Conversation with Chief Phillip Martin
on an interview with Ann Leslie Davis
How can the gifts that wealth brings be embraced, not just
by individuals, but by an entire community? That question
has challenged American Indian tribes since 1987, when the
United States Supreme Court first allowed casino gambling
on reservations. Some tribes have grown fabulously wealthy.
The Pequots reportedly clear more than $2 million a day
from their Foxwoods Casino. Once-impoverished communities
now enjoy previously undreamed of standards of living.
Casino gambling, however, is a hugely
controversial vehicle for creating community wealth.
One tribe in particular-the Choctaw Indians of central
Mississipi-has stood out, because of its success in using
casino profits to benefit its people. The Choctaws own
the Silver Star Resort & Casino, which now enjoys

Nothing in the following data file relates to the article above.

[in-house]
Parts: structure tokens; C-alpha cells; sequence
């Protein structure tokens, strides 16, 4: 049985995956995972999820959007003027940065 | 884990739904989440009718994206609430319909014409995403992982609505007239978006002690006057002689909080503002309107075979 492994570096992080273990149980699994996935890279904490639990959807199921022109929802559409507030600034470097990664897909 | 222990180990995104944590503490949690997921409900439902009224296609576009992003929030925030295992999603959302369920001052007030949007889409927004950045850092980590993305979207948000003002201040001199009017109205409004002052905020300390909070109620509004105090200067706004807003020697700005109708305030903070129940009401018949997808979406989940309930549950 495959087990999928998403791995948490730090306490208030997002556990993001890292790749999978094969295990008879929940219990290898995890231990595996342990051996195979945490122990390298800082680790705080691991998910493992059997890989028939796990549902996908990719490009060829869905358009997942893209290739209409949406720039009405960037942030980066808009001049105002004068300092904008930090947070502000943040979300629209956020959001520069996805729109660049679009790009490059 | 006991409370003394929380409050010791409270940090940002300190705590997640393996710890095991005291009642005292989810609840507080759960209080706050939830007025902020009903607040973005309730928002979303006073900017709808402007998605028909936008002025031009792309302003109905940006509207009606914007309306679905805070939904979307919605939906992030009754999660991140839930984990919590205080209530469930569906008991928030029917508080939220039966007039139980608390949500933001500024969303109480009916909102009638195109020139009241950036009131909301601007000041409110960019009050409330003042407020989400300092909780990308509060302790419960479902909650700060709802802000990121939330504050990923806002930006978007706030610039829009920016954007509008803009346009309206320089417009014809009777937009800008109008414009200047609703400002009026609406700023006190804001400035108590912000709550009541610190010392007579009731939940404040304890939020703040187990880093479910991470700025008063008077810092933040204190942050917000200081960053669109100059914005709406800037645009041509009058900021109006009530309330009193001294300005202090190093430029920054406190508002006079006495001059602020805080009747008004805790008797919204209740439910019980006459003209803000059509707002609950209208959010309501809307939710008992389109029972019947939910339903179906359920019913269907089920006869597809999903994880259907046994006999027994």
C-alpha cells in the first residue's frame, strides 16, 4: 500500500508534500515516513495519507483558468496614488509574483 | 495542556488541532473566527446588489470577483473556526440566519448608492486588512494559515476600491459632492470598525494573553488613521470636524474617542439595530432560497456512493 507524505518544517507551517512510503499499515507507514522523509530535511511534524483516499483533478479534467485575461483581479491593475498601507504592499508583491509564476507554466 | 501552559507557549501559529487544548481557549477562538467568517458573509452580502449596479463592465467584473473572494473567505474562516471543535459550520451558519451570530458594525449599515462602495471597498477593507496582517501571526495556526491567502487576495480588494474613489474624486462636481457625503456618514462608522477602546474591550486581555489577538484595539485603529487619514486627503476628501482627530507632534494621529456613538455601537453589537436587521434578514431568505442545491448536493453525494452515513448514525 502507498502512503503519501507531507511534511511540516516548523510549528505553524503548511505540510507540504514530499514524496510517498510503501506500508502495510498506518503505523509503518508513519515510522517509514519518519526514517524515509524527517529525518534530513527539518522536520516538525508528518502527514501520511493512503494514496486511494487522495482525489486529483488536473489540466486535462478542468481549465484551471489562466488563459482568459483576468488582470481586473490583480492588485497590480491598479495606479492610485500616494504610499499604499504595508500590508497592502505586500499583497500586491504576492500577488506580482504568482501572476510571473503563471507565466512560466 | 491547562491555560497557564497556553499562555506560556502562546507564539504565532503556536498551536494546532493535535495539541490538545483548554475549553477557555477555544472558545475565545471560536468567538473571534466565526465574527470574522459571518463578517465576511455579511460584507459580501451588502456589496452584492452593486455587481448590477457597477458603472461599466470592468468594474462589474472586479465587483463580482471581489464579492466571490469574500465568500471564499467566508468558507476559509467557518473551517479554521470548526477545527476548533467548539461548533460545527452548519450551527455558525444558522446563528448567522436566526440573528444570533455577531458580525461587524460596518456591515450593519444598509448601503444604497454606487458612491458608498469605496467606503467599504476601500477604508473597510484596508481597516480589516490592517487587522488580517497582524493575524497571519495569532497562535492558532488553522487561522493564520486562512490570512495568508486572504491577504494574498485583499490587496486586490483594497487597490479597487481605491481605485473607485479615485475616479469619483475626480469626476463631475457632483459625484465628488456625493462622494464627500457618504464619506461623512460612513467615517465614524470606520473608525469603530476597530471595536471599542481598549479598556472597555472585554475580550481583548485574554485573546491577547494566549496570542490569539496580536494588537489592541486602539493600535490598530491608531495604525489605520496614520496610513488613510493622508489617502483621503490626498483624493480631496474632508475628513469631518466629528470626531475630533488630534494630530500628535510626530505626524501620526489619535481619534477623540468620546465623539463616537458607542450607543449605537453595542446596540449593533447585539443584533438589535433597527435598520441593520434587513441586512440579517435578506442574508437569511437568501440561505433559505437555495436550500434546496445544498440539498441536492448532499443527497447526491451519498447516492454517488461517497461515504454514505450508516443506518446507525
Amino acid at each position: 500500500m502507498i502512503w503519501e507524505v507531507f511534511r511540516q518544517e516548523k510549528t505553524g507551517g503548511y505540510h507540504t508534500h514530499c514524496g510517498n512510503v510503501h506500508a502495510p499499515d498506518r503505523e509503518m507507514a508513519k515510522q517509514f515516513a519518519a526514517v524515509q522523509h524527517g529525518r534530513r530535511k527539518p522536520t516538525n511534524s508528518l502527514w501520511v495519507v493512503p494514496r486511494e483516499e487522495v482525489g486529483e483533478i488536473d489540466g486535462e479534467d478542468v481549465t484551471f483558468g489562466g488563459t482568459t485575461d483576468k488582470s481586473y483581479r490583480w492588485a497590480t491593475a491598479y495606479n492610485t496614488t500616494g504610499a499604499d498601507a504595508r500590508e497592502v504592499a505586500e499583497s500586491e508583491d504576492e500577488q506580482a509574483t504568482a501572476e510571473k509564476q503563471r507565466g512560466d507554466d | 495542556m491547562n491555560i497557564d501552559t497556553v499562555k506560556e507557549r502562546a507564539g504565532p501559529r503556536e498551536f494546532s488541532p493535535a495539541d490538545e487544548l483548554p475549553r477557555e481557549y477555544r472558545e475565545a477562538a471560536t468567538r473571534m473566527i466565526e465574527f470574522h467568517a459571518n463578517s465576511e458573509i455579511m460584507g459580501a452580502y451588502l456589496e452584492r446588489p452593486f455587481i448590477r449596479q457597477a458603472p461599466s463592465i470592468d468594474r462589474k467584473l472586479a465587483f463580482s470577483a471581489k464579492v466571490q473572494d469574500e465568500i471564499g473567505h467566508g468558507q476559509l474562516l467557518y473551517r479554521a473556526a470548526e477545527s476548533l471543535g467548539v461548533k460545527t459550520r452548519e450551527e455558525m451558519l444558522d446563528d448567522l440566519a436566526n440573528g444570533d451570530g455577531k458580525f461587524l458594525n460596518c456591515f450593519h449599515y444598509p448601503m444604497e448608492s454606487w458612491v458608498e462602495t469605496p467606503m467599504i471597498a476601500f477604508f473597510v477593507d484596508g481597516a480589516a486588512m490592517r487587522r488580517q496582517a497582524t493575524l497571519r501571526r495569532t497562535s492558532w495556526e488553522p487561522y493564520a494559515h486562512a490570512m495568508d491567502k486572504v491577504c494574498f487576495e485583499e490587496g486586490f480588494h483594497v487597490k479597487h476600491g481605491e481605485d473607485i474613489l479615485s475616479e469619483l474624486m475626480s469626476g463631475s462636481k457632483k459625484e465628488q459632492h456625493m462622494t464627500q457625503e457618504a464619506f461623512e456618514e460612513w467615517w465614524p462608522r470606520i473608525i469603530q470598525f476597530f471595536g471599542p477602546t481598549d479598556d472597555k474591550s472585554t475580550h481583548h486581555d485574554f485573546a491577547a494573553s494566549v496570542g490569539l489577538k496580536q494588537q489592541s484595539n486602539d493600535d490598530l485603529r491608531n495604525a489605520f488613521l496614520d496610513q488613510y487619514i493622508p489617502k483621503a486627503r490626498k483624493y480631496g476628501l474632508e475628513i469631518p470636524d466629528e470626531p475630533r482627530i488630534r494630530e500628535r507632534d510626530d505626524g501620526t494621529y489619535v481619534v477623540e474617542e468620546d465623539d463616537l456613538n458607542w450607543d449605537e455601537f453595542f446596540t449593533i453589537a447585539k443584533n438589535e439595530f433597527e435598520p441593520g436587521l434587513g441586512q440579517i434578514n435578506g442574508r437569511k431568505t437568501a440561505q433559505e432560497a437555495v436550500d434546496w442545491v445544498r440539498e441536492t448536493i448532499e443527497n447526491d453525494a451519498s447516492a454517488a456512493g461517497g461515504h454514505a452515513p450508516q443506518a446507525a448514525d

annual profits of about $100 million. But this is just
one facet of an overall economic development plan specifically
designed to generate wealth for the entire tribe.
The tribe is located in what was once
the poorest county in the poorest state in America. Its
economic development efforts started with a small auto
parts manufacturing plant in 1979. Eventually, the Choctaws
created 4,000 jobs for tribal members and non-Indian neighbors
alike. They added their casino resort and golf course
in 1994 and eight years later opened a second casino and
recreational water park. The Choctaws' longstanding efforts
to improve conditions on the reservation have been hailed
by observers as a "stunning Indian renaissance" and a
"remarkable economic turnaround."
The man most responsible for this renaissance
is Choctaw tribal chief Phillip Martin. A World War II
veteran who served in Europe, Martin has presided over
the dramatic transformation of his reservation since being
elected chief in 1979. Here, he discusses how the Choctaws
have used their tribal wealth to maintain their culture
and benefit their entire community.
was a child, Choctaws were sharecroppers and day laborers.
There was very little opportunity-no jobs, not even a tribal
administration building. The tribe was penniless and practically
homeless. I spent almost ten years in the Air Force but when
I came home, I found that there was a lot of discrimination